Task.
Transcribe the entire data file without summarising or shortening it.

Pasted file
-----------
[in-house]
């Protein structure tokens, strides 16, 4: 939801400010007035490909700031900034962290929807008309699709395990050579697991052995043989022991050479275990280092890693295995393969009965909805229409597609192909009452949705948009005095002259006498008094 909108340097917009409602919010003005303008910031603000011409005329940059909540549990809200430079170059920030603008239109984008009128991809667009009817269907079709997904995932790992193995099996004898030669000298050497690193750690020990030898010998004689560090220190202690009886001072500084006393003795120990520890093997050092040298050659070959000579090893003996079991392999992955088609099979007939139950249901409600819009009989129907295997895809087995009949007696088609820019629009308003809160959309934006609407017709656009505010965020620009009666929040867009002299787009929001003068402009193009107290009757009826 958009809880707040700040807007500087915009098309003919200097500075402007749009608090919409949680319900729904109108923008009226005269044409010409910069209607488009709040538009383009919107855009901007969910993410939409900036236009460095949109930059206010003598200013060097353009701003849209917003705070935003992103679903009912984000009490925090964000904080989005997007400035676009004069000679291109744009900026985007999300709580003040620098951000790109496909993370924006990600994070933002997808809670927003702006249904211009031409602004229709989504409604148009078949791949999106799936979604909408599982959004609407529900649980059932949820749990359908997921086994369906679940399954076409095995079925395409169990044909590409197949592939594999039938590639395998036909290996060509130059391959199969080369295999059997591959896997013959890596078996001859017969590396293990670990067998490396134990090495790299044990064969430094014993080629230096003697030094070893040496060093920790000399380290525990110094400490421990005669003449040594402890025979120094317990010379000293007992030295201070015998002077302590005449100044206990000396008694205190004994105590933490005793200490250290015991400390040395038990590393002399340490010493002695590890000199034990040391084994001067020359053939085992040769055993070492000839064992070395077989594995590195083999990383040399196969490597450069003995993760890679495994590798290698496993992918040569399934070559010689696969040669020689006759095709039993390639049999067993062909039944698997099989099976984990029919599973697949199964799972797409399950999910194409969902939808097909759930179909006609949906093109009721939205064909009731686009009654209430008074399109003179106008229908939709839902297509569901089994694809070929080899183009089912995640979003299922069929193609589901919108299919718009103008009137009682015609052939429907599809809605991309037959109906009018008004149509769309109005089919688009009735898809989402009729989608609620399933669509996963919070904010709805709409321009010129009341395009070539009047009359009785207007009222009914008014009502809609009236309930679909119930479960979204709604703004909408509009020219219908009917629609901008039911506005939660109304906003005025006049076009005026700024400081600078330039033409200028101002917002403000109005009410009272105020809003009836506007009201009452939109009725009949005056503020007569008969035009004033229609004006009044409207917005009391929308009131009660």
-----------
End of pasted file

[in-house]
């Protein structure tokens, strides 16, 4: 939801400010007035490909700031900034962290929807008309699709395990050579697991052995043989022991050479275990280092890693295995393969009965909805229409597609192909009452949705948009005095002259006498008094 909108340097917009409602919010003005303008910031603000011409005329940059909540549990809200430079170059920030603008239109984008009128991809667009009817269907079709997904995932790992193995099996004898030669000298050497690193750690020990030898010998004689560090220190202690009886001072500084006393003795120990520890093997050092040298050659070959000579090893003996079991392999992955088609099979007939139950249901409600819009009989129907295997895809087995009949007696088609820019629009308003809160959309934006609407017709656009505010965020620009009666929040867009002299787009929001003068402009193009107290009757009826 958009809880707040700040807007500087915009098309003919200097500075402007749009608090919409949680319900729904109108923008009226005269044409010409910069209607488009709040538009383009919107855009901007969910993410939409900036236009460095949109930059206010003598200013060097353009701003849209917003705070935003992103679903009912984000009490925090964000904080989005997007400035676009004069000679291109744009900026985007999300709580003040620098951000790109496909993370924006990600994070933002997808809670927003702006249904211009031409602004229709989504409604148009078949791949999106799936979604909408599982959004609407529900649980059932949820749990359908997921086994369906679940399954076409095995079925395409169990044909590409197949592939594999039938590639395998036909290996060509130059391959199969080369295999059997591959896997013959890596078996001859017969590396293990670990067998490396134990090495790299044990064969430094014993080629230096003697030094070893040496060093920790000399380290525990110094400490421990005669003449040594402890025979120094317990010379000293007992030295201070015998002077302590005449100044206990000396008694205190004994105590933490005793200490250290015991400390040395038990590393002399340490010493002695590890000199034990040391084994001067020359053939085992040769055993070492000839064992070395077989594995590195083999990383040399196969490597450069003995993760890679495994590798290698496993992918040569399934070559010689696969040669020689006759095709039993390639049999067993062909039944698997099989099976984990029919599973697949199964799972797409399950999910194409969902939808097909759930179909006609949906093109009721939205064909009731686009009654209430008074399109003179106008229908939709839902297509569901089994694809070929080899183009089912995640979003299922069929193609589901919108299919718009103008009137009682015609052939429907599809809605991309037959109906009018008004149509769309109005089919688009009735898809989402009729989608609620399933669509996963919070904010709805709409321009010129009341395009070539009047009359009785207007009222009914008014009502809609009236309930679909119930479960979204709604703004909408509009020219219908009917629609901008039911506005939660109304906003005025006049076009005026700024400081600078330039033409200028101002917002403000109005009410009272105020809003009836506007009201009452939109009725009949005056503020007569008969035009004033229609004006009044409207917005009391929308009131009660």